The beautiful always surprise us. Everything else in the world we expect as we expect weariness at the day’s end and sun at waking. (171)
I’ve read a bit of Frederic Buechner, though not nearly as much as he deserves. Godric remains a favorite. In that novel, I especially love the way Buechner writes the prose with a cadence that makes it feels like I’m reading a poem or a song.
This latest, Son of Laughter, was recommended by a good friend, and it tells the story of the Biblical patriarch Jacob, the son of Isaac (whose name means laughter), the son of Abraham, who was a friend of God. The story is familiar—or at least the bones of the story are—to anyone who has read the Old Testament account. But what is truly wonderful about this book is the way Buechner takes the familiar Sunday school account and restores the foreignness and the strangeness that our familiarity with the story has worn away.
Buechner takes the reader back to the earthy, alien, near-savage, almost pagan reality of a dusty tribe of desert nomads who have a peculiar relationship with an unusually singular deity. And he does this while remaining true to the source material yet simultaneously resisting the urge to color the entire account with an obvious Christological teleology (as would no doubt be the case in your standard Family Christian Bookstore retelling).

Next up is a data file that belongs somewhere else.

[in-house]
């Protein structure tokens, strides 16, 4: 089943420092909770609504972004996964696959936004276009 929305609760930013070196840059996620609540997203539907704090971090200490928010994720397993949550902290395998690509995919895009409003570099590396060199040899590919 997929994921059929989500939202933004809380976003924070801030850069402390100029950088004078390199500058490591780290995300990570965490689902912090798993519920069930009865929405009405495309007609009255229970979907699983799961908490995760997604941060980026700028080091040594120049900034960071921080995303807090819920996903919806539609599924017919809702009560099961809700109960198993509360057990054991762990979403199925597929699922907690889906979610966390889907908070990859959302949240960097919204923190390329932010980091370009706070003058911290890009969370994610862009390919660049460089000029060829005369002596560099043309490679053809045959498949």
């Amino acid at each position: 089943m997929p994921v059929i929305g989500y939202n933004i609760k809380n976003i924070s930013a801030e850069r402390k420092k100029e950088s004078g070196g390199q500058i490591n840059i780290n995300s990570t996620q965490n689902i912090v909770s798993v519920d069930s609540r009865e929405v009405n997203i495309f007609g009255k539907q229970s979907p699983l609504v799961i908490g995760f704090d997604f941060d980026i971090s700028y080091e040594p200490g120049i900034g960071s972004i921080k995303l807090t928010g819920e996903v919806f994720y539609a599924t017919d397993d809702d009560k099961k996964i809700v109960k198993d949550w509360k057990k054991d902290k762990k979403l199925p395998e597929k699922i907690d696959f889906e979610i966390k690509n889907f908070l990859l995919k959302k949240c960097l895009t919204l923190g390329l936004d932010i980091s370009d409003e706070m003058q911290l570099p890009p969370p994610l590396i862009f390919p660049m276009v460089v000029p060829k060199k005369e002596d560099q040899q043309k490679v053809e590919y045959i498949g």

Instead Buecher tells the story of a tribe learning about this deity they call only “The Fear,” trying to understand (in the midst of great pain and violence) what the Fear’s promise that they will grow to be a great “luck” to all the people of the earth means to them. Along the way, Buechner’s perspective continually reverse-telescopes the view of Jacob and his situations, reestablishing distance between our world and theirs. Surprisingly, this helps explain some things (like circumcision) that seem inexplicable to our modern sensibilities.
The moon is a shepherd with a pitted face. He herds the stars. (56)
The narrative becomes strained in the second portion of the book, where the reader moves from the perspective of Jacob/Isreal to follow Joseph’s time in Egypt. Buechner still tells the story through Jacob’s perspective, which enhances the dream-like distance. Yet this portion remains integral to the story, because the consummation of the promise is so wrapped up in what happens to Joseph in Egypt.
The book ends without any sentimental reassurances about God or his promise to Israel. In fact, in one conversation Jacob admits to his son that the Fear’s promise is only for the living and that Jacob does not know what the Fear has in store for the dead. Buechner leaves the reader with only the glimmer of a greater hope on the horizon. Along the way though, he expertly shows the story of the patriarchs through eyes that make them simultaneously incredibly alien and richly alive.
The Fear gives to the empty-handed, the empty-hearted. In return it is only the heart’s trust that the Fear asks. Trust him though you cannot see him and he has no silver hand to hold. Trust him though you have no name to call him by, though out of the black night he leaps like a stranger to cripple and bless. (184)